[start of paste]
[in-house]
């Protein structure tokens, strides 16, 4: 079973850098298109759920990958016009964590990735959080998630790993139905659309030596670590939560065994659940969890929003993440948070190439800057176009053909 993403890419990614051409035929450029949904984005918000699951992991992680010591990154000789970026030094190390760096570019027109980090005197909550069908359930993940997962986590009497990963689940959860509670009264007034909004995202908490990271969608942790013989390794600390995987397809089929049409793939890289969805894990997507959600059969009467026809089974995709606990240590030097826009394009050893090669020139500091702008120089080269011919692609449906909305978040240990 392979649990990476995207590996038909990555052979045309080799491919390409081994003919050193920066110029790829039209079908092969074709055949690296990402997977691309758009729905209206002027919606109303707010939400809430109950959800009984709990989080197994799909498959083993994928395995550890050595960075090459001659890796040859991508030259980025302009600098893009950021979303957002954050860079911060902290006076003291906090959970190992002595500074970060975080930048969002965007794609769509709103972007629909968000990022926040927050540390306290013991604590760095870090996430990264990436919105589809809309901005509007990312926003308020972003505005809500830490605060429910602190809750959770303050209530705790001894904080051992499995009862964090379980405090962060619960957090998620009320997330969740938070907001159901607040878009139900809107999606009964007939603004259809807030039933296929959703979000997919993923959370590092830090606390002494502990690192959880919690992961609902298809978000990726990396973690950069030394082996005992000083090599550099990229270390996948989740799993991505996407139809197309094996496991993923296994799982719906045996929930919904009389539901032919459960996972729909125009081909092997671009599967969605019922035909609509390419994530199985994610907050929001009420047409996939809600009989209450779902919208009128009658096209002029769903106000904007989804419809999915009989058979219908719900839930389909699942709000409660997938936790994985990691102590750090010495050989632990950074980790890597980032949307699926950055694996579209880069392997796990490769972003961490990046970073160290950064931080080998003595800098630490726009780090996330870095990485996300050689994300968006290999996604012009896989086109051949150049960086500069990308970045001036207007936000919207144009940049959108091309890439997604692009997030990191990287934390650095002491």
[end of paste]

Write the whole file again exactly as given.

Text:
[in-house]
């Protein structure tokens, strides 16, 4: 079973850098298109759920990958016009964590990735959080998630790993139905659309030596670590939560065994659940969890929003993440948070190439800057176009053909 993403890419990614051409035929450029949904984005918000699951992991992680010591990154000789970026030094190390760096570019027109980090005197909550069908359930993940997962986590009497990963689940959860509670009264007034909004995202908490990271969608942790013989390794600390995987397809089929049409793939890289969805894990997507959600059969009467026809089974995709606990240590030097826009394009050893090669020139500091702008120089080269011919692609449906909305978040240990 392979649990990476995207590996038909990555052979045309080799491919390409081994003919050193920066110029790829039209079908092969074709055949690296990402997977691309758009729905209206002027919606109303707010939400809430109950959800009984709990989080197994799909498959083993994928395995550890050595960075090459001659890796040859991508030259980025302009600098893009950021979303957002954050860079911060902290006076003291906090959970190992002595500074970060975080930048969002965007794609769509709103972007629909968000990022926040927050540390306290013991604590760095870090996430990264990436919105589809809309901005509007990312926003308020972003505005809500830490605060429910602190809750959770303050209530705790001894904080051992499995009862964090379980405090962060619960957090998620009320997330969740938070907001159901607040878009139900809107999606009964007939603004259809807030039933296929959703979000997919993923959370590092830090606390002494502990690192959880919690992961609902298809978000990726990396973690950069030394082996005992000083090599550099990229270390996948989740799993991505996407139809197309094996496991993923296994799982719906045996929930919904009389539901032919459960996972729909125009081909092997671009599967969605019922035909609509390419994530199985994610907050929001009420047409996939809600009989209450779902919208009128009658096209002029769903106000904007989804419809999915009989058979219908719900839930389909699942709000409660997938936790994985990691102590750090010495050989632990950074980790890597980032949307699926950055694996579209880069392997796990490769972003961490990046970073160290950064931080080998003595800098630490726009780090996330870095990485996300050689994300968006290999996604012009896989086109051949150049960086500069990308970045001036207007936000919207144009940049959108091309890439997604692009997030990191990287934390650095002491």